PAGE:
“Stalin is a part of our history and therefore a tourist attraction. There are billions of people globally for whom Stalin is a historical character and Georgia will use this for its economic benefit,” said Giorgi Sigua, Head of the Georgian National Tourism Administration.
A famous statue of the Soviet dictator was torn down overnight three years ago in his hometown of Gori, which came under Russian bombing.
The Ioseb Stalin museum hosted 5,909 individuals in September 2013, while during the same month of last year it was 3,968. Most of the tourists were from European countries, in particular Poland. Many of the visitors were also from Israel, Russia, China and Iran.
According to the museum’s administration, out of local citizens only 63 individuals visited the museum this year.
The total number of guests hosted by the Stalin museum was 31,665 in 2012.
The Ioseb Stalin Museum in Gori consists of a memorial house where Stalin was born. It consists of an exposition building with tower and Stalin’s personal coach with its original interior, by which he travelled to Tehran, Yalta and Potsdam. The museum houses Stalin’s personal things, a study room of the Kremlin, manuscripts, gifts from all over the world, Stalin’s mask, and paintings of various painters, including L. Gudiashvili, E. Akhvlediani, V. Serov and S. Semenov.
The Georgian National Museum (GNM) has hosted in total 151,732 visitors from January through to October 2013, according to the number of tickets sold. The number of visitors was 112,394 during the same period of 2012.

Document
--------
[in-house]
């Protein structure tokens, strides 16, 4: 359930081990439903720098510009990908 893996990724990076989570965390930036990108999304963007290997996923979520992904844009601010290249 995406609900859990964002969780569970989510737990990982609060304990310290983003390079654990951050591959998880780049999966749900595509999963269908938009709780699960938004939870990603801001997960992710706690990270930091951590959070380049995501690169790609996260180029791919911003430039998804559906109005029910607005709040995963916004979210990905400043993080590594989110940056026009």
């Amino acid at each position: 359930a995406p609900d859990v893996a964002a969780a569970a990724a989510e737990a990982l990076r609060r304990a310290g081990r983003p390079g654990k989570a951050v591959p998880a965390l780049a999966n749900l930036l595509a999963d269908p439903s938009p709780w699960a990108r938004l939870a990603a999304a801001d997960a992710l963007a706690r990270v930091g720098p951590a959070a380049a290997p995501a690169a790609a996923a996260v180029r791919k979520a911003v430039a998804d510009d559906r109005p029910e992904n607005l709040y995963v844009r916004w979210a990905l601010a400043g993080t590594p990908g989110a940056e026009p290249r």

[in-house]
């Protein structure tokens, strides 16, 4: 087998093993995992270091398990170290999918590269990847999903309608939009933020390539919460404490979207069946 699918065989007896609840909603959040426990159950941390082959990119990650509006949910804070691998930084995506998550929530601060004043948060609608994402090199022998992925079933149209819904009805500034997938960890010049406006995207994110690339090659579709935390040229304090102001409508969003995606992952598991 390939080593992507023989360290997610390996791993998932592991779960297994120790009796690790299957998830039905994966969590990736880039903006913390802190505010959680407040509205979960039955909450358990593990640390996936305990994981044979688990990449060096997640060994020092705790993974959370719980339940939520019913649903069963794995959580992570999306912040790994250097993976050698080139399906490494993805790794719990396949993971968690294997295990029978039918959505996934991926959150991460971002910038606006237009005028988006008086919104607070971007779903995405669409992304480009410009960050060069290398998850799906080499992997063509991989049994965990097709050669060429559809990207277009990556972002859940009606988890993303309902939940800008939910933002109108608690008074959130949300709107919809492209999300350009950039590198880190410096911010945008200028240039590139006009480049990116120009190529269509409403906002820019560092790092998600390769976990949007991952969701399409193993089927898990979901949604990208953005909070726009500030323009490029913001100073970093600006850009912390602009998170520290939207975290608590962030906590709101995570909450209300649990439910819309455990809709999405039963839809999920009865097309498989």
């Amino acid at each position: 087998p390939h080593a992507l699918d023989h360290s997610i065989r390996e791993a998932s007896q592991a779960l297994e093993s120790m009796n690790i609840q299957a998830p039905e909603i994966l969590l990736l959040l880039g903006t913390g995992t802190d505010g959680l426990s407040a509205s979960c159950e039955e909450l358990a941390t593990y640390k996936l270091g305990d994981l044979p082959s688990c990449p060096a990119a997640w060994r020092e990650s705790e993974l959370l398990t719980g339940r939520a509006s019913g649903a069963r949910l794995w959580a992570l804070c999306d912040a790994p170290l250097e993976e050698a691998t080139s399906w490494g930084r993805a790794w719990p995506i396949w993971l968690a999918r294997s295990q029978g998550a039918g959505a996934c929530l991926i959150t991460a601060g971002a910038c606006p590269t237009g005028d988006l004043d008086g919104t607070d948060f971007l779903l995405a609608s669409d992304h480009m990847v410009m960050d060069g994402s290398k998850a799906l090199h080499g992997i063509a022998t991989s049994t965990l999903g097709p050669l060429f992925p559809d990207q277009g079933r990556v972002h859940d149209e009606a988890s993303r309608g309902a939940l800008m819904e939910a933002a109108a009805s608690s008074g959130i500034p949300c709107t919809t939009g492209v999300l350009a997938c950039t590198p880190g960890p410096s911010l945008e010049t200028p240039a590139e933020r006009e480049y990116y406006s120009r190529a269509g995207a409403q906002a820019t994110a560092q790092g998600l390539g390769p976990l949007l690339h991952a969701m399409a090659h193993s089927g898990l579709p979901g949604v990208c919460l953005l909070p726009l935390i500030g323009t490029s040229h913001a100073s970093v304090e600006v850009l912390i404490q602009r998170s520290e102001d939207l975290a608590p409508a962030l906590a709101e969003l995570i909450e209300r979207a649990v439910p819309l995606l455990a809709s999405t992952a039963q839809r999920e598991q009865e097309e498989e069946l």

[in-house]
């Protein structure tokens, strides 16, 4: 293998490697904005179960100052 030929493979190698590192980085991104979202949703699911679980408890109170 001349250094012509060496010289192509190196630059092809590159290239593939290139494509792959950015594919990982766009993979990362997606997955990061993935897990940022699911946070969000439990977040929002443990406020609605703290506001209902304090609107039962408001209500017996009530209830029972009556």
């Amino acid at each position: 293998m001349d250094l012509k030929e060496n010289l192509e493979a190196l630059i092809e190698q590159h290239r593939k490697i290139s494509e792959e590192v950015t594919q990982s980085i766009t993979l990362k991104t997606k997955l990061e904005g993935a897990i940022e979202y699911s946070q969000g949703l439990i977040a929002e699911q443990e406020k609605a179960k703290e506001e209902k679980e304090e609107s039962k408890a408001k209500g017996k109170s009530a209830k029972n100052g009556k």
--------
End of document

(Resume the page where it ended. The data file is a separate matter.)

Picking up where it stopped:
“The number of visitors at museums increases from May to October. In addition to the activation of the tourist season, for example the work schedule of the Dmanisi Museum and Reserve are seasonal and are open to visitors from May to October,” Ana Verulashvili, official from the GNM, told The FINANCIAL.
The GNM, established at the end of 2004, incorporates museums around Georgia, the National Gallery, house-museums, scientific centres and depots, in total 21.
The sum received from sold tickets at GNM amounted to GEL 471, 950 from January-October 2013. The income was GEL 348,765.50 during the ten months of 2012.
“In accordance with the location, profile and diverse collections of the museums it is difficult to specifically identify the most visited museum. However, it should be noted that this year the History and Ethnography Museum of Svaneti gained the special interest of visitors,” said Verulashvili.
The Svaneti Museum was renewed in July 2013. The History of Svaneti Museum is almost a century old. After the rehabilitation of the museum, exhibition halls were equipped in a modern way according to the latest standards. Restoration laboratories and storage spaces were created. Now the museum has 6 permanent exposition halls. Visitors have an amazing opportunity to travel inside the museum and see exponents discovered during archaeological excavations and numismatic samples. The museum has special halls of Christian treasures, where visitors have the opportunity to see IX-XVIII century masterpieces of world importance such as: the Icon of the Forty Sebastian Martyrs, Embroidered Byzantine Icon, Venetian Cross, jug donated by Queen Tamar, earliest remaining sample of illustrated manuscript - the Adishi Gospels (897) and more. The last exhibition hall in the museum is dedicated to the exponents of Georgian Ethnography.
According to the National Statistics Office of Georgia, the number of museums across Georgia amounted to 188 in 2012, up from 183 from the previous year. 993,700 individuals visited Georgian museums in 2012, the number was 705,100 in 2011.
The top most visited museums include: the Uplitsikhe Historical-Architectural Museum-Reserve, Ivane Javakhishvili Samtskhe-Javakheti Historical Museum, Gonio Apsarus Archaeological-Architectural Museum Reserve, Vardzia Historical-Architectural Museum-Reserve and Simon Janashia Museum of Georgia.